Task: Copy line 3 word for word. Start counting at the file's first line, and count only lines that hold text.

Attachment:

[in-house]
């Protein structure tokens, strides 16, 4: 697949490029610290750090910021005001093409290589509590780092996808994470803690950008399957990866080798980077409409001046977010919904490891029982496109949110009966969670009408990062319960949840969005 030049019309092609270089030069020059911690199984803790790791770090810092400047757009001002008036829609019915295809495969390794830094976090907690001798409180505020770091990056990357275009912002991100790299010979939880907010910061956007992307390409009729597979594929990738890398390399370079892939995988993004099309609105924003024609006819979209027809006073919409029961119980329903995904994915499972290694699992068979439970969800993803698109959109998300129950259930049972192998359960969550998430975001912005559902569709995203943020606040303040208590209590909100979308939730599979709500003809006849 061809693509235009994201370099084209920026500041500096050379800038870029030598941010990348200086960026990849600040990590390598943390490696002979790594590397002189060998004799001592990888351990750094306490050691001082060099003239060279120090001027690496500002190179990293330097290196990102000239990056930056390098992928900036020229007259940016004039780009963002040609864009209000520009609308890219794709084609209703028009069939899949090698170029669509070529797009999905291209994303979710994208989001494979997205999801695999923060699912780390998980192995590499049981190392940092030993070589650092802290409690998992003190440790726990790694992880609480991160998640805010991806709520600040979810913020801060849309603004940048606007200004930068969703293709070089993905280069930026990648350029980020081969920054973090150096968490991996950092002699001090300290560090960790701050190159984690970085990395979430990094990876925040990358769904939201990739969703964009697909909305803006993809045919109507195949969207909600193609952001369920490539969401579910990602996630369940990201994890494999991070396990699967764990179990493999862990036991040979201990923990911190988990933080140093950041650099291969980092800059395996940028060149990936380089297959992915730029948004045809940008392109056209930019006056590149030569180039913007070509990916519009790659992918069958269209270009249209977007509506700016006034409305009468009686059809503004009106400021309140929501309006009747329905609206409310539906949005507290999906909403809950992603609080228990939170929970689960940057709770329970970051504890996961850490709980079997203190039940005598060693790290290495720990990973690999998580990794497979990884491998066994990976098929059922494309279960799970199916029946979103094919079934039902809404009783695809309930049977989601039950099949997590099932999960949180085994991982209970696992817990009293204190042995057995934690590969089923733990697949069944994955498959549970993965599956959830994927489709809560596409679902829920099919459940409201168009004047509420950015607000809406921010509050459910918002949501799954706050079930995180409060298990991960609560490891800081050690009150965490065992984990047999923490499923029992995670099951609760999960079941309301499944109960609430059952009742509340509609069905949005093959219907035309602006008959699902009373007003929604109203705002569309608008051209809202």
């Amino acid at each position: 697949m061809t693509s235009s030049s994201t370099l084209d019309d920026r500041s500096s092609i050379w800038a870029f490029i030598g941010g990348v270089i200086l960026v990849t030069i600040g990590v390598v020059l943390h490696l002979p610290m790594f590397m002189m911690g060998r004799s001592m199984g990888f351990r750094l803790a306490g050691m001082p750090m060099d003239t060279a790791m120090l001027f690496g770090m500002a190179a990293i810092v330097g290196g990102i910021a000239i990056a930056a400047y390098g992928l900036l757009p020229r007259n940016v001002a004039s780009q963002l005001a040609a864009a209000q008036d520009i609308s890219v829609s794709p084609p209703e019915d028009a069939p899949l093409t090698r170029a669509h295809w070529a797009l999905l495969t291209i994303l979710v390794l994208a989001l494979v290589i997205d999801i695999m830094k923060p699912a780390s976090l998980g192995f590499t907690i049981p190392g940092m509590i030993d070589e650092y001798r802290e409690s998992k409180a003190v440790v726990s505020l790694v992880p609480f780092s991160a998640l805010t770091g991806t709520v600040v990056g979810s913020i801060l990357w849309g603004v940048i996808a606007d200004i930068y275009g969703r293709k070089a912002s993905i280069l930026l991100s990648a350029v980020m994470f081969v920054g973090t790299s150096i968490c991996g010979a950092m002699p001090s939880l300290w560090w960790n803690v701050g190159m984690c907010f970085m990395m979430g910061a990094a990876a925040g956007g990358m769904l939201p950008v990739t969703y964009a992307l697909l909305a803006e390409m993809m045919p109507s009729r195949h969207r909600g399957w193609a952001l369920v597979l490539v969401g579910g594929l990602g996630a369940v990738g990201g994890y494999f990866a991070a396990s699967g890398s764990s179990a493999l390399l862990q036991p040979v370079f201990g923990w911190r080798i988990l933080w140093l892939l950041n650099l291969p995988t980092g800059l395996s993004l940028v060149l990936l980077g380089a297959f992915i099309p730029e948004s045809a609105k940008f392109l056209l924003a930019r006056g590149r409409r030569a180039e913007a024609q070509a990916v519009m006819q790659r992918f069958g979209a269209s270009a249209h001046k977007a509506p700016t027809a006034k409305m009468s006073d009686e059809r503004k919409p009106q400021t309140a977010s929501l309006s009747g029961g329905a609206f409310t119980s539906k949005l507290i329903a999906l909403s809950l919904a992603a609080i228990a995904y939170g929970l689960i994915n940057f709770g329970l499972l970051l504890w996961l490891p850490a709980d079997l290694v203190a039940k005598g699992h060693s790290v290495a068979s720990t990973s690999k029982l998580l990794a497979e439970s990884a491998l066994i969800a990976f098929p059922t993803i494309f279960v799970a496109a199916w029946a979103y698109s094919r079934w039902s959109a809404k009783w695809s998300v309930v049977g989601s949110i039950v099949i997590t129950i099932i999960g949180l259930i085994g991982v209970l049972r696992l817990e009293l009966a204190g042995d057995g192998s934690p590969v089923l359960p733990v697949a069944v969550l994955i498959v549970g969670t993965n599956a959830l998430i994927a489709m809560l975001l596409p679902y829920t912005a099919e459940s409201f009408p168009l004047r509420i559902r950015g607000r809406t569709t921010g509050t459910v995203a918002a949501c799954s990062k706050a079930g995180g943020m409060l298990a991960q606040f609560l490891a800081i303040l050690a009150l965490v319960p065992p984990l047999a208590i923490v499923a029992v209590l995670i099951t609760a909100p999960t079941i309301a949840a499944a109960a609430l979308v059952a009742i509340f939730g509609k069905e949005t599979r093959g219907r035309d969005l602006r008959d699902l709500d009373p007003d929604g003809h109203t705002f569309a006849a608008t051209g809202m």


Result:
């Amino acid at each position: 697949m061809t693509s235009s030049s994201t370099l084209d019309d920026r500041s500096s092609i050379w800038a870029f490029i030598g941010g990348v270089i200086l960026v990849t030069i600040g990590v390598v020059l943390h490696l002979p610290m790594f590397m002189m911690g060998r004799s001592m199984g990888f351990r750094l803790a306490g050691m001082p750090m060099d003239t060279a790791m120090l001027f690496g770090m500002a190179a990293i810092v330097g290196g990102i910021a000239i990056a930056a400047y390098g992928l900036l757009p020229r007259n940016v001002a004039s780009q963002l005001a040609a864009a209000q008036d520009i609308s890219v829609s794709p084609p209703e019915d028009a069939p899949l093409t090698r170029a669509h295809w070529a797009l999905l495969t291209i994303l979710v390794l994208a989001l494979v290589i997205d999801i695999m830094k923060p699912a780390s976090l998980g192995f590499t907690i049981p190392g940092m509590i030993d070589e650092y001798r802290e409690s998992k409180a003190v440790v726990s505020l790694v992880p609480f780092s991160a998640l805010t770091g991806t709520v600040v990056g979810s913020i801060l990357w849309g603004v940048i996808a606007d200004i930068y275009g969703r293709k070089a912002s993905i280069l930026l991100s990648a350029v980020m994470f081969v920054g973090t790299s150096i968490c991996g010979a950092m002699p001090s939880l300290w560090w960790n803690v701050g190159m984690c907010f970085m990395m979430g910061a990094a990876a925040g956007g990358m769904l939201p950008v990739t969703y964009a992307l697909l909305a803006e390409m993809m045919p109507s009729r195949h969207r909600g399957w193609a952001l369920v597979l490539v969401g579910g594929l990602g996630a369940v990738g990201g994890y494999f990866a991070a396990s699967g890398s764990s179990a493999l390399l862990q036991p040979v370079f201990g923990w911190r080798i988990l933080w140093l892939l950041n650099l291969p995988t980092g800059l395996s993004l940028v060149l990936l980077g380089a297959f992915i099309p730029e948004s045809a609105k940008f392109l056209l924003a930019r006056g590149r409409r030569a180039e913007a024609q070509a990916v519009m006819q790659r992918f069958g979209a269209s270009a249209h001046k977007a509506p700016t027809a006034k409305m009468s006073d009686e059809r503004k919409p009106q400021t309140a977010s929501l309006s009747g029961g329905a609206f409310t119980s539906k949005l507290i329903a999906l909403s809950l919904a992603a609080i228990a995904y939170g929970l689960i994915n940057f709770g329970l499972l970051l504890w996961l490891p850490a709980d079997l290694v203190a039940k005598g699992h060693s790290v290495a068979s720990t990973s690999k029982l998580l990794a497979e439970s990884a491998l066994i969800a990976f098929p059922t993803i494309f279960v799970a496109a199916w029946a979103y698109s094919r079934w039902s959109a809404k009783w695809s998300v309930v049977g989601s949110i039950v099949i997590t129950i099932i999960g949180l259930i085994g991982v209970l049972r696992l817990e009293l009966a204190g042995d057995g192998s934690p590969v089923l359960p733990v697949a069944v969550l994955i498959v549970g969670t993965n599956a959830l998430i994927a489709m809560l975001l596409p679902y829920t912005a099919e459940s409201f009408p168009l004047r509420i559902r950015g607000r809406t569709t921010g509050t459910v995203a918002a949501c799954s990062k706050a079930g995180g943020m409060l298990a991960q606040f609560l490891a800081i303040l050690a009150l965490v319960p065992p984990l047999a208590i923490v499923a029992v209590l995670i099951t609760a909100p999960t079941i309301a949840a499944a109960a609430l979308v059952a009742i509340f939730g509609k069905e949005t599979r093959g219907r035309d969005l602006r008959d699902l709500d009373p007003d929604g003809h109203t705002f569309a006849a608008t051209g809202m």